Along with the Phantom of the Opera question, here are the top five questions about to come out of the mouths of those curious individuals:

“Can your voice break glass?”


“Don’t you have to be, like, really fat to be an Opera Singer?”


“Can you sing something for me right now?”

I could, but I’m not going to.

“It must be wonderful to do something that you love and are passionate about right?”


“I just went to an Il Divo Concert! Don’t you love them?”

Inside answer: I’d rather remove my own spleen with a dull butter knife than go near that concert.

Outside answer: I love that YOU love them and that they’re introducing you to Classical music! Ever been to an opera? It’s pretty rad!

(Disclaimer: I don’t EVER judge these curious people. I am entitled to my own opinions about Il Divo but I make a concerted effort to not impose any operatic snobbery on an innocent individual who is merely trying to make a musical/personal connection. There’s no harm in that. I welcome it. Talk to me…I’ll chat your ear off about the coolness of all kinds of music all day long.)

Rhoslyn Jones 2I also think most people are under the assumption that opera is only for the elite and wealthy.  It scares people a little. I’m here to tell you that some of the people who go to listen/watch opera ARE snobby, elitist, and rich. They may look down their nose at anyone not wearing a gown and furs in the box seats at the opera house.  You know what? I don’t care about those people. (Except that some of them fund entire productions. Thank you wealthy people. Your jewels are sparkly and I like them. I like you too). If I’m going to an opera, you better believe I want to be wearing lululemon pants and flats. There’s no way I’m going to be sitting for hours at a time in heels and spanx. The gas pains…oh the gas pains! My advice to people who are interested in opera but are intimidated by opera snobs: Suck it up. Give it a try. Your money is as green as theirs. Also, you’re probably old enough now to care a little less about what other people think about you, and a little more about trying something new and different. I guarantee that no opera company is going to turn you away at the door for wearing jeans and flip flops. We want an audience. We need an audience, and chances are that the artists on stage have a comfy pair of shoes and stretchy pants in their dressing room that they can’t wait to put on. For the most part, we’re normal people. Normal people who can sing really, REALLY loudly. (My husband calls us professional yellers.) Give those gorgeous fur wearing queens a wink and a smile and be comfy wearing what you want to wear while you watch one of the most amazing art forms come to life on stage in front of you.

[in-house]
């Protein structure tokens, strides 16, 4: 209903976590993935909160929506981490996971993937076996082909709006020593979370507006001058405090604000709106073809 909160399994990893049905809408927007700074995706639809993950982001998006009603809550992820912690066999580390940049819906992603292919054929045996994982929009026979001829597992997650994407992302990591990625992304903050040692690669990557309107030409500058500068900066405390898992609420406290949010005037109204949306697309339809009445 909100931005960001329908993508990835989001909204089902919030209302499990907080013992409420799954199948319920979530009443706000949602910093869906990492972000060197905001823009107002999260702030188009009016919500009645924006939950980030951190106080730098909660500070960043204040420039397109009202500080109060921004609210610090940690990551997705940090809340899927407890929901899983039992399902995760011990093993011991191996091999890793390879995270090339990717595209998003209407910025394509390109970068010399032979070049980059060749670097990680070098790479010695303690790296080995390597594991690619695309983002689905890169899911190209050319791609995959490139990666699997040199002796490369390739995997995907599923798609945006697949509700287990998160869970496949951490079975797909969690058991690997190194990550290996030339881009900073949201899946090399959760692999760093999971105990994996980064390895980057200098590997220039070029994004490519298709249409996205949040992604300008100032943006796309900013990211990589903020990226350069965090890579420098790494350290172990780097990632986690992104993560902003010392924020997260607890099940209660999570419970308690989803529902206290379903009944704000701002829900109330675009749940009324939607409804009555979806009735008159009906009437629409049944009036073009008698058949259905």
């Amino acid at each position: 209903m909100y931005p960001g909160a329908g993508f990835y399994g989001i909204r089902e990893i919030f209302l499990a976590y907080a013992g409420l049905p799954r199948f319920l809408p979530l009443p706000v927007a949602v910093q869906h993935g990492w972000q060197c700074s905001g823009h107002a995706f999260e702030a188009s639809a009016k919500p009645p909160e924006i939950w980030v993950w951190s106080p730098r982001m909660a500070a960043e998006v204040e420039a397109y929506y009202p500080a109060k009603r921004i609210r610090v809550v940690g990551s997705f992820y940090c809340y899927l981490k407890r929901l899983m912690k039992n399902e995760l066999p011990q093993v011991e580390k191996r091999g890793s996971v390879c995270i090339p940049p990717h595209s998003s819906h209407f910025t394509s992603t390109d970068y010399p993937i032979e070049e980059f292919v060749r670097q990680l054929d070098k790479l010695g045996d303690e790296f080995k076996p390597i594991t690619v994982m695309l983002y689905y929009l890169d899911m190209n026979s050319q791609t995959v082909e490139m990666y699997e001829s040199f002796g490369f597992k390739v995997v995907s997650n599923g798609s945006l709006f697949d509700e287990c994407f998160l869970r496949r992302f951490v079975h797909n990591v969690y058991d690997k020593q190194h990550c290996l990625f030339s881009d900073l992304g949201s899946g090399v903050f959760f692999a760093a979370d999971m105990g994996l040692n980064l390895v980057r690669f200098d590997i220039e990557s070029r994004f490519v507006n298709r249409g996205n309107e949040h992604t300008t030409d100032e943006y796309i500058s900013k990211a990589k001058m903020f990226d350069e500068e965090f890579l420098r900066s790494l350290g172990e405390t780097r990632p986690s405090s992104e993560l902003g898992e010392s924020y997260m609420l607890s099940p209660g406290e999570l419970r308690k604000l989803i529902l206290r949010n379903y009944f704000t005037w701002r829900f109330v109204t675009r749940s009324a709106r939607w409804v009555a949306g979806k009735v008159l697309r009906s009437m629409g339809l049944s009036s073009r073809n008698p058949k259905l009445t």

Back to Opera. Again. In case you were unaware, opera has had a makeover, and we in opera land want the rest of the world to know about it. We’re everywhere! We’re on your tv, on movie soundtracks, on the interwebs, we’re being broadcast live (in HD…yikes….close up singer faces), on the radio and in movie theaters…oh, and we also sing live in opera houses all over the world. We’re also in the main stream social media scene, as explained by this super cool article featuring some of my super cool opera friends:

Did I forget to mention that we do not use artificial amplification or microphones? No Madonna mics for us. We compete with anywhere from 40-120 orchestral musicians all while pretending to pay attention to the conductor waving their baton in front of us. I think the human voice is pretty awesome. I think opera is awesome. Does that make me a big nerd? Hell yes it does. That’s another cool think about the art form. We welcome the nerdy. The geniuses. The curious. The over-dramatic. The divas and divos, the shy, the unsure, the band geeks, the Trekkies, the old, the young, the goth, the hipsters and everything in between and beyond. We wave our freak flags. We wave them hard and loud. You have to if you’re going to buy into the fact that we are singing the text of a story that would take twenty minutes to read, but 3 hours to sing. We love to languish and bask in the unlimited potential of our imagination. How else could we rationalize the fact that some characters play a magical flute that safely guides them through water and fire on a quest for love and a membership to an exclusive Men’s Club. (True plot of Mozart’s Magic Flute)  Ever been to a production of Wagner’s Ring Cycle? It makes a Star Trek Convention look like cheerleading camp.